For IT Operations teams, performance metrics are essential to monitoring server health. They give you an early warning of potential problems and some quantifiable data over “the computers are running slow”. They also give you data to back up a recommendation to upgrade a system. This monitoring basic has around ever since server operating systems existed. It can translate to a Cloud world, especially if you’re running virtual machines that are not set to auto scale. Historically, you may have set a “high but not too high” alert threshold boundary (say, CPU performance is greater than 70 or 80 percent) and even a low threshold (which can signify that processes, applications or user loads are less than normal).
With Azure Automation, you might have extended this to plug in some Runbook steps to execute, if an alert is triggered. But beyond that, the configuration of server metrics monitoring has been a very subjective task. This usually involves a few initial weeks of pain, as you tweak the threshold to find the sweet spot of what is outside of the normal operating range for that system.
I’m enjoying presenting at Microsoft Ignite the Tour about Azure Monitor, which pulls together monitoring and alerting capabilities from different applications, different operating systems and different physical locations. It’s great to get started with Azure Monitor on your first Cloud virtual machines and then deploy the monitoring agent to your on-premises servers too. And while a “single glass of pain” across all of your systems is nice, our latest announcement gives you a better glimpse into how Cloud power can truly help your IT operations.
Azure Monitor now supports Dynamic Thresholds for metric alerts
Now you have the option to not “hard code” your alert threshold numbers and instead let our advanced machine learning analyze the behaviour of your system and identify patterns and anomalies. This is not a one-off event. Over time, this dynamic threshold will refine itself, even taking into account regular “anomalies” (with Smart Pattern Recognition) such as a dip in usage on the weekends. That becomes recognised as normal for that system.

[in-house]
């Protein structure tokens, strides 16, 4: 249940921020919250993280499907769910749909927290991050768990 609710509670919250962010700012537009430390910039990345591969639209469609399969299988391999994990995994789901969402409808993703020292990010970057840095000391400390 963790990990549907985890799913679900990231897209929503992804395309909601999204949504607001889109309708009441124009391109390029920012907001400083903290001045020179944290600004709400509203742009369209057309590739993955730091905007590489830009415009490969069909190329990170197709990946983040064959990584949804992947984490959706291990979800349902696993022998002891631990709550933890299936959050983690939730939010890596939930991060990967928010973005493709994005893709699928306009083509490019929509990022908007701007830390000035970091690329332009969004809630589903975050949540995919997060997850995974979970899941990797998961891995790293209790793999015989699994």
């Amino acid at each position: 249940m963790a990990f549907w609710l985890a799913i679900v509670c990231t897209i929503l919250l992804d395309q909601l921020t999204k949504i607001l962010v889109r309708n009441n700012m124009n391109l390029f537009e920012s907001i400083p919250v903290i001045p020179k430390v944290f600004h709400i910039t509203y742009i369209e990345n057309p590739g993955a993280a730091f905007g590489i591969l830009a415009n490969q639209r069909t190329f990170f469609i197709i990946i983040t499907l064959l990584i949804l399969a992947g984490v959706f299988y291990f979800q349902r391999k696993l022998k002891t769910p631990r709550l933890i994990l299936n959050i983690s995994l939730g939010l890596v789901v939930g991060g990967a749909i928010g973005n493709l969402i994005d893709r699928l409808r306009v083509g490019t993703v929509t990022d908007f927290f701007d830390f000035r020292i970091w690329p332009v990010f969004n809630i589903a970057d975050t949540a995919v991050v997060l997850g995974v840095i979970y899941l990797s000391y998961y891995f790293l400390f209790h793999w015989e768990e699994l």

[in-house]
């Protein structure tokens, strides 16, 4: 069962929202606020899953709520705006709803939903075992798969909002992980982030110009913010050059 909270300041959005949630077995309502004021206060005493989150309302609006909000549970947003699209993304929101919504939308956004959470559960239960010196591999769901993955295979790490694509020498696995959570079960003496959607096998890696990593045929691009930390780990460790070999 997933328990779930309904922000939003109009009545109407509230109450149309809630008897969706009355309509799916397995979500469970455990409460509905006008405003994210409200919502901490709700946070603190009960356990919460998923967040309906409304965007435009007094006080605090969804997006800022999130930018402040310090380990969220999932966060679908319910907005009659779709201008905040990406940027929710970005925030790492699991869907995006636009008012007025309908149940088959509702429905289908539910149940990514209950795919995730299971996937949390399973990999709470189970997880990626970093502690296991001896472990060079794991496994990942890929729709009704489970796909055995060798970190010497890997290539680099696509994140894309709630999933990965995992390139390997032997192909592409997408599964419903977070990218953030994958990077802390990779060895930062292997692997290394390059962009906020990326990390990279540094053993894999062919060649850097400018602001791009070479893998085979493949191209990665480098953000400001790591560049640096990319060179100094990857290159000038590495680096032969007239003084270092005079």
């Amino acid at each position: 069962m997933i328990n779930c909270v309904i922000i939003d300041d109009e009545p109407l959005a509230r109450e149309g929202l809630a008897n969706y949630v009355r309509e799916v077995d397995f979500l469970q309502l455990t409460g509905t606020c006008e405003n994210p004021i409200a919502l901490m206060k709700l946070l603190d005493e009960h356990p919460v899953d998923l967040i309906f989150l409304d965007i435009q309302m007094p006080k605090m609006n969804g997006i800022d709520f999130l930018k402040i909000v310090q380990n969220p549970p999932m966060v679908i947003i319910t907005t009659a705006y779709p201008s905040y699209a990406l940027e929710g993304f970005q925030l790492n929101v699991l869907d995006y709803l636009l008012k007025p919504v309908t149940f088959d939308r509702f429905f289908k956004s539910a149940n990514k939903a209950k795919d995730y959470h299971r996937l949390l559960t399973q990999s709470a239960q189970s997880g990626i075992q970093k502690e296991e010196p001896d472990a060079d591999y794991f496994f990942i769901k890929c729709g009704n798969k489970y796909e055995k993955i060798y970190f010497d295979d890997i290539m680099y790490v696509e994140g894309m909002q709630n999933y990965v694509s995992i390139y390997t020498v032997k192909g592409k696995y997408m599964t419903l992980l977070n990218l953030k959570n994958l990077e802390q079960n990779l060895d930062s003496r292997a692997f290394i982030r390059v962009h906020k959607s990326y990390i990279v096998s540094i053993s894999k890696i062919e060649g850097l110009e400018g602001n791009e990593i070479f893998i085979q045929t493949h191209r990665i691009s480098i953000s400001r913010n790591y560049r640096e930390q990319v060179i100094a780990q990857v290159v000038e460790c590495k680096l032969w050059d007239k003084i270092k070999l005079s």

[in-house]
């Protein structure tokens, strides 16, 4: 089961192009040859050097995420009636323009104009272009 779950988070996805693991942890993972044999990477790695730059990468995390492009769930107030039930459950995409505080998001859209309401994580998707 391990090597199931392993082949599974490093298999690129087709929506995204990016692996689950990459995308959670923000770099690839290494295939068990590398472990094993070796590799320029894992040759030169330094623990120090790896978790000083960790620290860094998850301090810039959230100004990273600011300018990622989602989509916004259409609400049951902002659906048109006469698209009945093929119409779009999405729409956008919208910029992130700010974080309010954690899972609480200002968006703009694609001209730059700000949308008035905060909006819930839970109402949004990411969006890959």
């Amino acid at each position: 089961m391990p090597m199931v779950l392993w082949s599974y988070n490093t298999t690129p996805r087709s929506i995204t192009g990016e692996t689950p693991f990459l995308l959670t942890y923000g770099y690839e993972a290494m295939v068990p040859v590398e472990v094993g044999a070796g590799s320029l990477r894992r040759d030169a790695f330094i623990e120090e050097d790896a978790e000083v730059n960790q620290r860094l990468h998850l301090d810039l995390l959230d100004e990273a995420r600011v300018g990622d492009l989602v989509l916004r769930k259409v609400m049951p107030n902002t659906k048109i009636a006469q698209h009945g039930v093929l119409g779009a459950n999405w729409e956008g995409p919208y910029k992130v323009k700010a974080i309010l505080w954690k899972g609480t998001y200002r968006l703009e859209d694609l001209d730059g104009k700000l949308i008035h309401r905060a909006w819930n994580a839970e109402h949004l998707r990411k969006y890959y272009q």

Dynamic Thresholds make it easy to push out alert rules across multiple systems and applications at scale, which would normally require setting individual thresholds for each system. And Dynamic Thresholds are currently free to try while the service is in public preview.
Enabling a Dynamic Threshold Alert
Within Azure Monitor, when you add a metric alert you’re now presented with the option to set the threshold as Dynamic.
Now there are some options you can tweak: Operator – Alert when the metric is only greater than, or less than the dynamic threshold, or if it is either of those states.
Threshold sensitivity – How far does the metric have to vary from the threshold before the alert should fire? Do you want it to be highly sensitive to changes or less sensitive?
Frequency, number of violations and time period – These let us fine tune the noise of the alerts. If the CPU spikes once and doesn’t reoccur, do you need an alert? And like other Azure Monitor alerts, you can then determine what needs to happen when the alert is generated – who is notified, what severity is set and if an automation runbook or third party support ticket is triggered.
Note: Once a Dynamic Threshold alert is created, it will review the historical data to aggregate and define the initial thresholds. If the resource is new and does not yet have at least 3 days of operational history, the alerts will not fire until that data set is available.
The alerts are also tracked inside Azure Monitor in the Azure Portal. In this example, the Monitor Condition automatically updated itself to Resolved after the virtual machine CPU dropped back down to normal levels, but I still have enough data to go back and investigate the cause. For this reason, the Alert State remains and New and I can manually change it to Acknowledge or Closed and add an optional comment.
The Alert details also tell me what the metric reached and what the current threshold was set to: (note this was a very low stressed test system in my demo tenant!)
Conclusion I’m excited about the future of IT Operations with Cloud capabilities at our fingers. Making monitoring smarter and preventing or auto-remediating problems provides a better level of service availability. I’m hoping this is just the first step of many in applying machine learning to benefit everyday IT Ops tasks. Please take some time to try it out and let us know your feedback!